Dr. Michael Har-Noy, CEO of Immunovative Therapies, Ltd., says that chaperone-rich cell lysate (CRCL), which is made up of heat shock proteins, has been used to produce tumor-specific immunity against many murine cancers. Dr. Michael Har-Noy notes that scientists have described ovarian tumor-derived CRCL's ability to activate dendritic cells promote tumor-specific T-cell production.
CRCL was made from SKOV3-A2 ovarian tumor cells. Dr. Michael Har-Noy says that dendritic cells with ovarian cancer-derived CRCL were used weekly to stimulate peripheral mononucleocytes from both HLA-A2+ donors and HLA-A2+ ovarian cancer patients. Cytotoxicity and cytokine production were subsequently measured after four to six treatments.
Dr. Michael Har-Noy noted that CRCL stimulation increased both the immune-stimulatory capacity of the dendritic cells as well as interleukin (IL)-12 production. T-cells from normal controls as well as from ovarian tumor patients secreted increased amounts of interferon-g after re-stimulation with CRCL as compared with dendritic cell stimulation.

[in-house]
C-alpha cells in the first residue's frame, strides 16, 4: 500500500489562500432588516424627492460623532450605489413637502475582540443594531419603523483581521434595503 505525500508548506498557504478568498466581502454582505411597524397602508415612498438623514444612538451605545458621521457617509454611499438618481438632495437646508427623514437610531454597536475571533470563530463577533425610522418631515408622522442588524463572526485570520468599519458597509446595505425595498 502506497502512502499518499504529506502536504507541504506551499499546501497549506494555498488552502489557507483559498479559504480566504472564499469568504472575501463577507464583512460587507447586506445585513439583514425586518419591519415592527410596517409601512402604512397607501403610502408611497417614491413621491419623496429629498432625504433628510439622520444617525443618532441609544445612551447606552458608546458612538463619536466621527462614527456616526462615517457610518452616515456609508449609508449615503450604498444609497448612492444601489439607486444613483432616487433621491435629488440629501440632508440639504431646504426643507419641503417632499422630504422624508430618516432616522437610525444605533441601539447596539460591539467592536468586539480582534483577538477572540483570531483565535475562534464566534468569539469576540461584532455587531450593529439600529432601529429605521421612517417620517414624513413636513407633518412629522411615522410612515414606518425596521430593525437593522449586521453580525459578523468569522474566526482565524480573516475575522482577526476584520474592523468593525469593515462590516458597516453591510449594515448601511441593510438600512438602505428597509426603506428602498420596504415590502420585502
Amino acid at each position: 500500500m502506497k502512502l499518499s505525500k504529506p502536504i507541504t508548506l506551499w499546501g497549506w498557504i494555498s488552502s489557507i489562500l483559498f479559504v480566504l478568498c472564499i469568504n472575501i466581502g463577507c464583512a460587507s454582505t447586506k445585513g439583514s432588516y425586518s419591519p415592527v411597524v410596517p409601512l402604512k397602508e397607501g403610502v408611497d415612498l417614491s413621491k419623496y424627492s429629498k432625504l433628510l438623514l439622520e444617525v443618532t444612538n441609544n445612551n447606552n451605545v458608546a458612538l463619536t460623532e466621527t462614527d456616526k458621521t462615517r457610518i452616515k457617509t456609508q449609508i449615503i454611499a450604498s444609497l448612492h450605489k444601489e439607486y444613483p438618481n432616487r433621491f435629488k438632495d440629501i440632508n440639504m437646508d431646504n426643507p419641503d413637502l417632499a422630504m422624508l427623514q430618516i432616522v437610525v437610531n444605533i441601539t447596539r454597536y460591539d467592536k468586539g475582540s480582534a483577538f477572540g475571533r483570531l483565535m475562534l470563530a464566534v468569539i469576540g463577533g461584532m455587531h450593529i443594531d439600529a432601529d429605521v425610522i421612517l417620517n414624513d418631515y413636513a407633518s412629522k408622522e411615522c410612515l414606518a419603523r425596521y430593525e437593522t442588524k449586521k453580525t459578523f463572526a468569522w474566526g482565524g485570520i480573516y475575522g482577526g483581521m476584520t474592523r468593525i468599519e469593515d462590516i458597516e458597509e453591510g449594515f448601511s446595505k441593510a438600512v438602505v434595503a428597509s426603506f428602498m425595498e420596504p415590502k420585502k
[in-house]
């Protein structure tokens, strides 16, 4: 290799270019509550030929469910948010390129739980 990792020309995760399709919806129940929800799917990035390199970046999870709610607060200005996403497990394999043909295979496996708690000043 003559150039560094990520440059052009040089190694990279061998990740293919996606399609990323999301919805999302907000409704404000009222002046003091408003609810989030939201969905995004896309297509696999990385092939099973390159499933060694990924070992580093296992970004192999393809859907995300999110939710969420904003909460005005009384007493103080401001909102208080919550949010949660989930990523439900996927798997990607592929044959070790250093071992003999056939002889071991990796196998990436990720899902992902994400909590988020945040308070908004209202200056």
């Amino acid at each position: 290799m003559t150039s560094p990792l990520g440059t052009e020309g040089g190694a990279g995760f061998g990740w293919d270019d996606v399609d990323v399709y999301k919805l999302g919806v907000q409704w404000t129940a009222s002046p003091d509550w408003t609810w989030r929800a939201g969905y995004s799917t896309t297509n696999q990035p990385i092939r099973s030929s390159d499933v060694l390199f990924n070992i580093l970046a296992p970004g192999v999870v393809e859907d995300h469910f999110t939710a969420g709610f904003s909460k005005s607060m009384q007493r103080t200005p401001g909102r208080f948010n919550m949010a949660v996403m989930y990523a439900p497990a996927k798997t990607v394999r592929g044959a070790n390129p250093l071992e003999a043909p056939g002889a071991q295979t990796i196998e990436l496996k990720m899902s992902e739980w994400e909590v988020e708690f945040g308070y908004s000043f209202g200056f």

Dr. Michael Har-Noy observed that without CRCL stimulation, investigators were able to produce cytotoxic T-lymphocyte activity against cancer specific antigens in all of healthy donors but in only one fourth of the ovarian cancer patients. Dr. Michael Har-Noy concludes that this substantiates the hypothesis that CRCL will effectively treat ovarian tumors and that this individualized vaccine will be a powerful new approach to cancer therapy.
Dr. Michael Har-Noy is now running a Phase I/II study of the CRCL vaccine in various solid malignancies. The study is being run in Bangkok, Thailand, and is combined with a Compassionate Use program.